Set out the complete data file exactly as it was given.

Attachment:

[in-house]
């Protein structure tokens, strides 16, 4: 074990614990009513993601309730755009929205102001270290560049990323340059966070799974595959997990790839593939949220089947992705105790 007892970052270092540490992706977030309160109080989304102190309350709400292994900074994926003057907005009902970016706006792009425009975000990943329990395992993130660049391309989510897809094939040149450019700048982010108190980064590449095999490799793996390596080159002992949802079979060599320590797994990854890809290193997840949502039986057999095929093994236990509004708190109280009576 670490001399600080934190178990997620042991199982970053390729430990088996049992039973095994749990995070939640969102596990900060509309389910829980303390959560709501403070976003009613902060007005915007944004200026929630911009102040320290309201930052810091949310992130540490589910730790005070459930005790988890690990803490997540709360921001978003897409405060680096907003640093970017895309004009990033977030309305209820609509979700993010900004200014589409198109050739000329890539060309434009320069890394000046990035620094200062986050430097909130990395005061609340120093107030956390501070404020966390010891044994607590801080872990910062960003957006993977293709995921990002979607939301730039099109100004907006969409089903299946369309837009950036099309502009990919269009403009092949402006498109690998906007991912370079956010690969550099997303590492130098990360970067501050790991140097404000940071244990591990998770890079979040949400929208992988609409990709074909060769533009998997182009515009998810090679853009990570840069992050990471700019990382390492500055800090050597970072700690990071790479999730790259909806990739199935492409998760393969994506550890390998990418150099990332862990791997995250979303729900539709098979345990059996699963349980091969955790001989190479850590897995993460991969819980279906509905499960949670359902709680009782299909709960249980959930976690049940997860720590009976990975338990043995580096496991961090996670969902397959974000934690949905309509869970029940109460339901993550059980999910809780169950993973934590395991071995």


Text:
[in-house]
């Protein structure tokens, strides 16, 4: 074990614990009513993601309730755009929205102001270290560049990323340059966070799974595959997990790839593939949220089947992705105790 007892970052270092540490992706977030309160109080989304102190309350709400292994900074994926003057907005009902970016706006792009425009975000990943329990395992993130660049391309989510897809094939040149450019700048982010108190980064590449095999490799793996390596080159002992949802079979060599320590797994990854890809290193997840949502039986057999095929093994236990509004708190109280009576 670490001399600080934190178990997620042991199982970053390729430990088996049992039973095994749990995070939640969102596990900060509309389910829980303390959560709501403070976003009613902060007005915007944004200026929630911009102040320290309201930052810091949310992130540490589910730790005070459930005790988890690990803490997540709360921001978003897409405060680096907003640093970017895309004009990033977030309305209820609509979700993010900004200014589409198109050739000329890539060309434009320069890394000046990035620094200062986050430097909130990395005061609340120093107030956390501070404020966390010891044994607590801080872990910062960003957006993977293709995921990002979607939301730039099109100004907006969409089903299946369309837009950036099309502009990919269009403009092949402006498109690998906007991912370079956010690969550099997303590492130098990360970067501050790991140097404000940071244990591990998770890079979040949400929208992988609409990709074909060769533009998997182009515009998810090679853009990570840069992050990471700019990382390492500055800090050597970072700690990071790479999730790259909806990739199935492409998760393969994506550890390998990418150099990332862990791997995250979303729900539709098979345990059996699963349980091969955790001989190479850590897995993460991969819980279906509905499960949670359902709680009782299909709960249980959930976690049940997860720590009976990975338990043995580096496991961090996670969902397959974000934690949905309509869970029940109460339901993550059980999910809780169950993973934590395991071995």